Quick tips for a faster 40 yard dash
What’s your 40? this is a wildly popular question among scholastic aged athletes today. Speed is made up of two components-stride frequency and stride length. To run faster you must improve your stride frequency and/or your stride length. Below I will look into the benefits of both and give you some tips to run a faster 40.
Stride frequency is most trainable in grade school. Joe Defranco, world class trainer who has worked with and drastically improved many of his clients 40 yard dash times states that “Stride frequency is most trainable before an athlete reaches puberty.” This is because during this time their nervous system is still developing and it can be “molded” like clay. He also states “that the athlete that takes the fewest steps-stride length-usually wins the race. In 2012 Usain Bolt won his 2nd 100 meter dash gold medal by taking 41 steps to complete the race, compared to the rest of the field who took between 44-46 steps. Personally, coaching high school track in the state of florida for the past 12 years rarely have I seen a freshman boy dominate the sprints. Only after he matures and is exposed to a proper strength and power program does the athlete begin to realize his potential. Typically this happens in the the later years,thus why you see year in and year out seniors dominatting the sprints. Considering all of this, it would be of the most benefit to focus on improving stride length to improve your 40 time.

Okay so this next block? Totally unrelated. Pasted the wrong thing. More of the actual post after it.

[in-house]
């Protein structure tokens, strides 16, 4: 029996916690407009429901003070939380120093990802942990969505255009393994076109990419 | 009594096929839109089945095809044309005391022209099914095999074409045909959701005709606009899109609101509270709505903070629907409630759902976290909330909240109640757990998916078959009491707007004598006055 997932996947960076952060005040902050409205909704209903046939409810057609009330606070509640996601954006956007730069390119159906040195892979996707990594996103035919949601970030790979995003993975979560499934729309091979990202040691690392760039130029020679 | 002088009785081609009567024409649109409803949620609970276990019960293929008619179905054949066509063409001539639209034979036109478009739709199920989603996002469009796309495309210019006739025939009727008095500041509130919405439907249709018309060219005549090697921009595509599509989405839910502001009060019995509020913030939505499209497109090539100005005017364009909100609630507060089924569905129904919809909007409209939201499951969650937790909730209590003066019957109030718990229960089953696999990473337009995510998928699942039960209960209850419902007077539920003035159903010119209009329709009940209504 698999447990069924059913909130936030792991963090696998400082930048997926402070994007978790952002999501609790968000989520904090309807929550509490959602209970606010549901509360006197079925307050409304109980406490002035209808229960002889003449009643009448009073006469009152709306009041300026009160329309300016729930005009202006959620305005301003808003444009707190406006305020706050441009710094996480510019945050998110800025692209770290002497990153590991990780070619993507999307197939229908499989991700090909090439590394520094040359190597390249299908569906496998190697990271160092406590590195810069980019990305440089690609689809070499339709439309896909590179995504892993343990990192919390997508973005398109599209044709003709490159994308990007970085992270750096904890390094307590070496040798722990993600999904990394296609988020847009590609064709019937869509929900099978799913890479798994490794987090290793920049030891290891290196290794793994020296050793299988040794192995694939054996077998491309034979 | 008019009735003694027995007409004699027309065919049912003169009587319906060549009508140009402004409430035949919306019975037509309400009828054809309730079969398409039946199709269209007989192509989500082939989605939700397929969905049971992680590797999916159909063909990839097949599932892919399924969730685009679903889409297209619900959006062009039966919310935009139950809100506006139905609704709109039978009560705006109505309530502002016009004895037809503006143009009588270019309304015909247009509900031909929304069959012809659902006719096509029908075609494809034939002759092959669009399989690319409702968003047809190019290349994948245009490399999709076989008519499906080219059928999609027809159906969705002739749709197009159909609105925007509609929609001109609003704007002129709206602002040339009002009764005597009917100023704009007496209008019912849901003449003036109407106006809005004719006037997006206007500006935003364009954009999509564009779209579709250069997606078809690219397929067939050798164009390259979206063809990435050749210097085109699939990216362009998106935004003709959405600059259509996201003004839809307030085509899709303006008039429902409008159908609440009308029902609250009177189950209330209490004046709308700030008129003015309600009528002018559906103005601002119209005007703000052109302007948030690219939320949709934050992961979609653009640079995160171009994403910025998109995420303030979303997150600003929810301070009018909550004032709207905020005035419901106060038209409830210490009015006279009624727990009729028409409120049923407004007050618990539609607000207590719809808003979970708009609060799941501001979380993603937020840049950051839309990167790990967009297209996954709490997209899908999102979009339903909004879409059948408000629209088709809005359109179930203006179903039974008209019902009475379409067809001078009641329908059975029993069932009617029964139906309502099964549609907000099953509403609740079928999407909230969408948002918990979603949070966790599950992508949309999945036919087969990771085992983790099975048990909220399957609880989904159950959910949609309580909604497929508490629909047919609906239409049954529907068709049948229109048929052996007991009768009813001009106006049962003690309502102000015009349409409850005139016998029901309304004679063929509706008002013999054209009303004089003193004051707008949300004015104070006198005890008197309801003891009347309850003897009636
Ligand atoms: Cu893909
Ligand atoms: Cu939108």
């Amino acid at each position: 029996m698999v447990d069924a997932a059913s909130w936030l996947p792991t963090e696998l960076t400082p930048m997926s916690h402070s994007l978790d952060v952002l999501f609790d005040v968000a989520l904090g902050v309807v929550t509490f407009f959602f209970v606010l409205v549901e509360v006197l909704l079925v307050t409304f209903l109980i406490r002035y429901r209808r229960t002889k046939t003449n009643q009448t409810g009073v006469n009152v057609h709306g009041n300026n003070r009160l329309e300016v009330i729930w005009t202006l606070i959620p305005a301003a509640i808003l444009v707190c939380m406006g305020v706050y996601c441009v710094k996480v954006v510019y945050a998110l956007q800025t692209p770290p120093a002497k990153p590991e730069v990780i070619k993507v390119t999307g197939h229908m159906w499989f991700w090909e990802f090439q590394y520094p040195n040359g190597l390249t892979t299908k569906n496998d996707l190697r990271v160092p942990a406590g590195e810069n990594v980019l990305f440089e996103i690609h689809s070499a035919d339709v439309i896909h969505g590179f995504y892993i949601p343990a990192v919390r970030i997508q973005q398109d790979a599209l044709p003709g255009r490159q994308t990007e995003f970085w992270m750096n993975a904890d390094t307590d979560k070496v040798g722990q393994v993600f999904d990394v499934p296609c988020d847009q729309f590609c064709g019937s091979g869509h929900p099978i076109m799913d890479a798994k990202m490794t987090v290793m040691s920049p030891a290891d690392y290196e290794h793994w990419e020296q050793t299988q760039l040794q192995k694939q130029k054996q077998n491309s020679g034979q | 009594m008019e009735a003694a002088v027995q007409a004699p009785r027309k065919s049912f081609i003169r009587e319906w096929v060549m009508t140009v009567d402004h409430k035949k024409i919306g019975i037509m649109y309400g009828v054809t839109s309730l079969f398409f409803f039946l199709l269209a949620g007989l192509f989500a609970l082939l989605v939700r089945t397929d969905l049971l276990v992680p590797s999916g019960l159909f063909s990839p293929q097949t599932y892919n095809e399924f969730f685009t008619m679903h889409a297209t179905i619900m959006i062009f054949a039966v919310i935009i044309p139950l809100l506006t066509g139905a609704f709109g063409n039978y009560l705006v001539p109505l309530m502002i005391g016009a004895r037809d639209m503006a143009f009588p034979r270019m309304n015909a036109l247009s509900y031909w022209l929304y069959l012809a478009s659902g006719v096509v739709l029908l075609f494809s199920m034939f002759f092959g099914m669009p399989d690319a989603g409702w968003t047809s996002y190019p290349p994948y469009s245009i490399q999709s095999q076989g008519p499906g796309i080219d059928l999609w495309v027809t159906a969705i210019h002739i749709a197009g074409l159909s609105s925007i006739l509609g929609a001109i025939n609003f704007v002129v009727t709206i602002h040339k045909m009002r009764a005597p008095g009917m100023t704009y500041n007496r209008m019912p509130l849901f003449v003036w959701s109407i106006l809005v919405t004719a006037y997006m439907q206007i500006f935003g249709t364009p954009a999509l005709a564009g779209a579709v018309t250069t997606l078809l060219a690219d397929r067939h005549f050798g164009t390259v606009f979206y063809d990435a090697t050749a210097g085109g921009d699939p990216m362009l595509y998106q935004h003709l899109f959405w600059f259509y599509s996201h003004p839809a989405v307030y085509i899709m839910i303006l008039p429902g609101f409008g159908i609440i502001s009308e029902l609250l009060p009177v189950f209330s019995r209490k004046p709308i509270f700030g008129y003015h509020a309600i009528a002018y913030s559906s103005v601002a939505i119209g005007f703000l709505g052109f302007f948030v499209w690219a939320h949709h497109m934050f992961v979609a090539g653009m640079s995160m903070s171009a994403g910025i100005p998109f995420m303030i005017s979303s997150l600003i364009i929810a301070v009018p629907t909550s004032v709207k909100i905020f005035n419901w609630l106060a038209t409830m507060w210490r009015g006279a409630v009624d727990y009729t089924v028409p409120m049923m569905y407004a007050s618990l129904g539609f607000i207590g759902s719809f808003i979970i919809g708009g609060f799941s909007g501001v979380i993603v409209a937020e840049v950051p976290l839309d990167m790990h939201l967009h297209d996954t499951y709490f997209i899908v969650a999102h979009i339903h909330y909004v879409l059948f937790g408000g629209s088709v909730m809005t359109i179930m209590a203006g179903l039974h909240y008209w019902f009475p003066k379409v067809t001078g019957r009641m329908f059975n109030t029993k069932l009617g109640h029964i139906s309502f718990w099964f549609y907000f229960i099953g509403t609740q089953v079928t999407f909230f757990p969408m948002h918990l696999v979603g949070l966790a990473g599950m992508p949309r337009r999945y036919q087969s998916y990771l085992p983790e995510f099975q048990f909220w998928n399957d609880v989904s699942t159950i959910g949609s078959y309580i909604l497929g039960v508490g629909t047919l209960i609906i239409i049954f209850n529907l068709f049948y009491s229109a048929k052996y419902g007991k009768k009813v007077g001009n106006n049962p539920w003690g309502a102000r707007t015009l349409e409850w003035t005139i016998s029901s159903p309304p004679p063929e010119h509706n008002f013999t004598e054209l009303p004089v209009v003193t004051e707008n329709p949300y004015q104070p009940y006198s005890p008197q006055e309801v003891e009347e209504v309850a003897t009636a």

To improve stride length you must get stronger and learn to apply more force into the ground. Traditionally coaches focus on the big 3-Squats, deadlifts and the Bench Press. These exercises are great and do wonders for improving your strength(when done correctly) but by incorporating some sled work into your program you will mimic acceleration mechanics that are required at the start of the 40 yard dash and get stronger at the same time. Two exercises that will help develop this strength and at the same time teach proper acceleration mechanics are prowler marches and heavy sled drags(prowler marches are not prowler sprints). Both of these exercises force the athlete to have a forward lean and apply force into the ground at the same time. The forward lean puts the athlete in proper position to accelerate at the start of the 40 yard dash while at the same time getting stronger and learning how to apply the necessary force into the ground to run a faster 40. You don’t need an expensive/fancy sled to realize the benefits of these great exercises. You can attach a rope through a sandbag that can be loaded with as much as 300 pounds. Sandbags are extremely versatile and provide an excellent training stimulus for sprinters. Another example is the use of kettlebells. Simply loop a heavy rope through the kettlebells and pull away!
An often overlooked component of speed is flexibility. Often times or I should say 99.9% of the time athletes lack the proper flexibility to be able to extend from the ankles, knee and hip thus limiting the amount of force they can apply into the ground. Think about it, if you can’t extend fully extend at the hip, knee and ankle joint how can you apply maximal force into the ground? So spend a few minutes each day working on your flexibility/mobility…your 40 time will benefit.
Optimizing your 40 time is a blend of work and know how. As your strength and flexibility improve so will your 40 time. Don’t let anyone tell you that you can’t get faster because you can. Work hard and watch those 40 times drop!
About Shawn Balow: Shawn holds a Masters degree in Exercise Physiology from the University of South Florida and is a Level 2 Certified Fitness Professional by the Titleist Performance Institute and in Unconventional training by the Onnit Academy. After working in the fitness industry and coaching scholastic athletes for the past 20 years Shawn founded the Tampa Strength Academy located in Tampa, Fl. The Academy’s focus is on helping people achieve their training goals through a fun, unique and extremely effective training system.